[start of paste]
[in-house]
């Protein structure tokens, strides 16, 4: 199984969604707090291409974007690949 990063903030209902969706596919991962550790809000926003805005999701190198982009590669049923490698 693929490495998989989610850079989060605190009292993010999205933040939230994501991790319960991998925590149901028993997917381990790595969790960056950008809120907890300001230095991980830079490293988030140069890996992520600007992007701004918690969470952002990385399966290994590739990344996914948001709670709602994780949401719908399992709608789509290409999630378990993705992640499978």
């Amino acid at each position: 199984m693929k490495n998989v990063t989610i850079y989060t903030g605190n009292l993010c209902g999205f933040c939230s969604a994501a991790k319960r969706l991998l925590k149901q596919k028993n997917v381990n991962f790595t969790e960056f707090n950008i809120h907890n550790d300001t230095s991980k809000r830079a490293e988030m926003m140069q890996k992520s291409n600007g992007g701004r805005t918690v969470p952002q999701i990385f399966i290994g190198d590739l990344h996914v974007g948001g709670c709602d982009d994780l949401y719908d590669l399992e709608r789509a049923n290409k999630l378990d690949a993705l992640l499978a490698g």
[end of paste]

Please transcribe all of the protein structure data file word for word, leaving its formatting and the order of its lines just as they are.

[in-house]
């Protein structure tokens, strides 16, 4: 199984969604707090291409974007690949 990063903030209902969706596919991962550790809000926003805005999701190198982009590669049923490698 693929490495998989989610850079989060605190009292993010999205933040939230994501991790319960991998925590149901028993997917381990790595969790960056950008809120907890300001230095991980830079490293988030140069890996992520600007992007701004918690969470952002990385399966290994590739990344996914948001709670709602994780949401719908399992709608789509290409999630378990993705992640499978």
């Amino acid at each position: 199984m693929k490495n998989v990063t989610i850079y989060t903030g605190n009292l993010c209902g999205f933040c939230s969604a994501a991790k319960r969706l991998l925590k149901q596919k028993n997917v381990n991962f790595t969790e960056f707090n950008i809120h907890n550790d300001t230095s991980k809000r830079a490293e988030m926003m140069q890996k992520s291409n600007g992007g701004r805005t918690v969470p952002q999701i990385f399966i290994g190198d590739l990344h996914v974007g948001g709670c709602d982009d994780l949401y719908d590669l399992e709608r789509a049923n290409k999630l378990d690949a993705l992640l499978a490698g």